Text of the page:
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Emory Douglas

Designing Justice

© 2018 Emory Dou­glas / Artists Rights Soci­ety (ARS), New York 

Thursday, October 4, 2018
5:10 pm


In-person Event

Michigan Theater
603 E Liberty St, Ann Arbor, MI 48104


Penny Stamps Speaker Series
Watch Video
Open to the public
Free of charge

Emory Dou­glas worked as the res­i­dent Rev­o­lu­tion­ary Artist and Min­is­ter of Cul­ture for the Black Pan­ther Party in the San Fran­cisco Bay Area from 1967 through the 1980s. In addi­tion to cre­at­ing iconic posters and post­cards, a key part of Dou­glas’ respon­si­bil­i­ties in this role included art direc­tion, design, and illus­tra­tion for the orga­ni­za­tion’s news­pa­per, The Black Pan­ther. Dur­ing his tenure, Dou­glas cre­ated pow­er­ful images to depict the real­ity of racial injus­tice in Amer­ica and to pro­mote the par­ty’s ide­olo­gies. His dis­tinc­tive style estab­lished the mil­i­tant-chic” style decades before the aes­thetic became pop­u­lar­ized and sought to flip the cul­tural par­a­digm from one of African Amer­i­can vic­tim­hood to one of pow­er­ful outrage.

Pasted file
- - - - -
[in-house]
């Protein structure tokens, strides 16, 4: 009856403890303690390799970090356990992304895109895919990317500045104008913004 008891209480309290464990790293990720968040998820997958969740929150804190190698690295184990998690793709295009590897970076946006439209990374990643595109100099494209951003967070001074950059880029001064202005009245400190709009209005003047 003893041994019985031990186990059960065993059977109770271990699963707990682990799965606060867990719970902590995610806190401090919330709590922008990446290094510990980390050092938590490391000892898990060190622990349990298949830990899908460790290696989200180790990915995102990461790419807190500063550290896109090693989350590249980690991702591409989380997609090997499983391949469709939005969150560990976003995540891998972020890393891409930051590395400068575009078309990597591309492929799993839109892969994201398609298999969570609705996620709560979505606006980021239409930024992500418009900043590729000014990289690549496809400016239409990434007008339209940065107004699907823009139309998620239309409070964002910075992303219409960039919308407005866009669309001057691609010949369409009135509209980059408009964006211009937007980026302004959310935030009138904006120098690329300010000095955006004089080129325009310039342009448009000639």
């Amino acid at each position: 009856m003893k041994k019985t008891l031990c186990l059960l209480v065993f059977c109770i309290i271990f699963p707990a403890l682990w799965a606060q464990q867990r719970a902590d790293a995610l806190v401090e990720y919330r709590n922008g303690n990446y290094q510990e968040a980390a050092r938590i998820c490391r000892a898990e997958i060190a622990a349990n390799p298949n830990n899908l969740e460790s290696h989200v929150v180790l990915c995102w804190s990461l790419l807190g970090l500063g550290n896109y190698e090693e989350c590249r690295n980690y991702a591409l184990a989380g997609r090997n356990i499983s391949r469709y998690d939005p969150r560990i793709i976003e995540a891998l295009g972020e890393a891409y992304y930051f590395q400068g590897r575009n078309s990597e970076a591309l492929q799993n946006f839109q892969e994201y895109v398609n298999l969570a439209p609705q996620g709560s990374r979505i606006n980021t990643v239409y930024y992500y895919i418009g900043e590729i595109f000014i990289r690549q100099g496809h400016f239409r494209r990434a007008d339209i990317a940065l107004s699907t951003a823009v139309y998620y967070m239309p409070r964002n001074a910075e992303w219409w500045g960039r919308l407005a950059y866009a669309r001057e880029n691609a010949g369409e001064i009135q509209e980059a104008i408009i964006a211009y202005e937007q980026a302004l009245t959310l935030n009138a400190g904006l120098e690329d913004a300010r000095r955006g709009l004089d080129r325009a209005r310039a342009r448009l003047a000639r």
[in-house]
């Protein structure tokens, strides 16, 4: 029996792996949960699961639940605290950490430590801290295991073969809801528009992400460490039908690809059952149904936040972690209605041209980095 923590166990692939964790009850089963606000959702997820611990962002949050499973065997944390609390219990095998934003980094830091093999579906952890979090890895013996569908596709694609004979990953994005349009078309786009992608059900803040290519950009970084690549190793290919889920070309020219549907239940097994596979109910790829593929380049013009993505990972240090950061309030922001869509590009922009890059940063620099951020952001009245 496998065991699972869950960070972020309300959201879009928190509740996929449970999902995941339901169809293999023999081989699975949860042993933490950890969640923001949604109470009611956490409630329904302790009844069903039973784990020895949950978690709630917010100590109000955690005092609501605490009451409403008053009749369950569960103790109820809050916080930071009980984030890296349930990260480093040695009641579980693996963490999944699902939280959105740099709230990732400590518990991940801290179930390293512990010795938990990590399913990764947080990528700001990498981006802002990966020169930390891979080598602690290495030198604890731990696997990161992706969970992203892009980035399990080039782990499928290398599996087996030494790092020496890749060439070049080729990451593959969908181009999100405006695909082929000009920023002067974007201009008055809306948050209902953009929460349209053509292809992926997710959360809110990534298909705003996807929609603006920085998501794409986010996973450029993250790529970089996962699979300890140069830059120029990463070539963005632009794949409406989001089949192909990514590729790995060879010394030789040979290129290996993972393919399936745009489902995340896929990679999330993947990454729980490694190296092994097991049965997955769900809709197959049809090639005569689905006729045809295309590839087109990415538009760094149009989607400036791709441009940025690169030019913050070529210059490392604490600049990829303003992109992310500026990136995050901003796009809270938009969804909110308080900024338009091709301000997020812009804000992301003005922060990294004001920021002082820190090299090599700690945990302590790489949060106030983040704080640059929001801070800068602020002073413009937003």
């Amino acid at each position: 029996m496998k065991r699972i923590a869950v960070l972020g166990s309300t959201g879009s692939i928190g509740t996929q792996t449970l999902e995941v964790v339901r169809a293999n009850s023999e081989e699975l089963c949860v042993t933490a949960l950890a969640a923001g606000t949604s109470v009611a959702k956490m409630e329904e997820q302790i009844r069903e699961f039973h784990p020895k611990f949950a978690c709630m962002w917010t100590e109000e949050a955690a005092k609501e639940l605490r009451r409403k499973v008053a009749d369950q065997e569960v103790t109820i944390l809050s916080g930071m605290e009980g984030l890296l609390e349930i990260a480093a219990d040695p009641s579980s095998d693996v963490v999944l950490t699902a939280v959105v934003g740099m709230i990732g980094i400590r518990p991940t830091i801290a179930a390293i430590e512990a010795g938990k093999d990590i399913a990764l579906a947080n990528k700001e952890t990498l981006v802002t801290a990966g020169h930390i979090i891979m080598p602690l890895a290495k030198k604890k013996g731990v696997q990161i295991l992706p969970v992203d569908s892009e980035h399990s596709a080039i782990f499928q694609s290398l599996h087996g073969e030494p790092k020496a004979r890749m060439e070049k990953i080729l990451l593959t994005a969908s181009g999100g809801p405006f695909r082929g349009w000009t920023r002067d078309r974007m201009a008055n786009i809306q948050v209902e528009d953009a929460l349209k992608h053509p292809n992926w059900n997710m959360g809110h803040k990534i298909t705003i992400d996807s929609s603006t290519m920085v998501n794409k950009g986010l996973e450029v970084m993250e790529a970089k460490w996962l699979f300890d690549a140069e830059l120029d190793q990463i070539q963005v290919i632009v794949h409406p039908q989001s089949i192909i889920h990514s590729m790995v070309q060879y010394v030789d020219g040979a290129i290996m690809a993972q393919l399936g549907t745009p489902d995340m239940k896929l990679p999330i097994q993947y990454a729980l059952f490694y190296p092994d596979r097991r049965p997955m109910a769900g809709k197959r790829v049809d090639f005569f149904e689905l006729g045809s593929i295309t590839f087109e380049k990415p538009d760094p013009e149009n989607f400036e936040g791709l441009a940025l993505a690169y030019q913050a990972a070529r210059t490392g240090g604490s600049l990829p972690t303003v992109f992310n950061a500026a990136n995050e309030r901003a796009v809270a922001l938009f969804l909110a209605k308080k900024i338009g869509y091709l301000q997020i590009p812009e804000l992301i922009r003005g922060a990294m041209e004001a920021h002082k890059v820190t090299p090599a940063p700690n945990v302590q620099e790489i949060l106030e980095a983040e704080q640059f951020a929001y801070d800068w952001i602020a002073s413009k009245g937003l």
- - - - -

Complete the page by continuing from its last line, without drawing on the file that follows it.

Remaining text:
Dou­glas’ work can be explored in full in the com­pre­hen­sive mono­graph Black Pan­ther: The Rev­o­lu­tion­ary Art of Emory Dou­glas (Riz­zoli, 2007). His work has also received ret­ro­spec­tive exhi­bi­tions at the Museum of Con­tem­po­rary Art in Los Ange­les and the New Museum in New York. In his retire­ment, Dou­glas con­tin­ues to exhibit and make work on top­ics such as crime and the prison indus­trial com­plex. His work is included in the exhi­bi­tion Have We Met? Dia­logues on Mem­ory and Desire, on view at Stamps Gallery (201 S. Divi­sion St.) through Novem­ber 18. There will be a Q&A and post-talk recep­tion at Stamps Gallery imme­di­ately fol­low­ing this event.

Pre­sented in part­ner­ship with the Stamps Gallery, with sup­port from Design Core Detroit.